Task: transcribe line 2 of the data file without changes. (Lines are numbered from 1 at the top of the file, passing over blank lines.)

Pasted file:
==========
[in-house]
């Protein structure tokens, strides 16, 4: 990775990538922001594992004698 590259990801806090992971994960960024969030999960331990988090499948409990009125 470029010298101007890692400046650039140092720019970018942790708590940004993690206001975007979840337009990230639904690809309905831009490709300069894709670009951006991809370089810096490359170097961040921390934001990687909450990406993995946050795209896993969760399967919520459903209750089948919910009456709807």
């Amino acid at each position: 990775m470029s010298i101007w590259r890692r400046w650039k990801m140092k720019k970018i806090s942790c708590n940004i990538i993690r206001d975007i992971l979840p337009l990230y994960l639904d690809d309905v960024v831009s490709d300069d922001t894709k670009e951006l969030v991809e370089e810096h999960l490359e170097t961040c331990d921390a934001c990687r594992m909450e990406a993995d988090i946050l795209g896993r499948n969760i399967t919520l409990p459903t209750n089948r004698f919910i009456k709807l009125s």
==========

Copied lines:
């Protein structure tokens, strides 16, 4: 990775990538922001594992004698 590259990801806090992971994960960024969030999960331990988090499948409990009125 470029010298101007890692400046650039140092720019970018942790708590940004993690206001975007979840337009990230639904690809309905831009490709300069894709670009951006991809370089810096490359170097961040921390934001990687909450990406993995946050795209896993969760399967919520459903209750089948919910009456709807």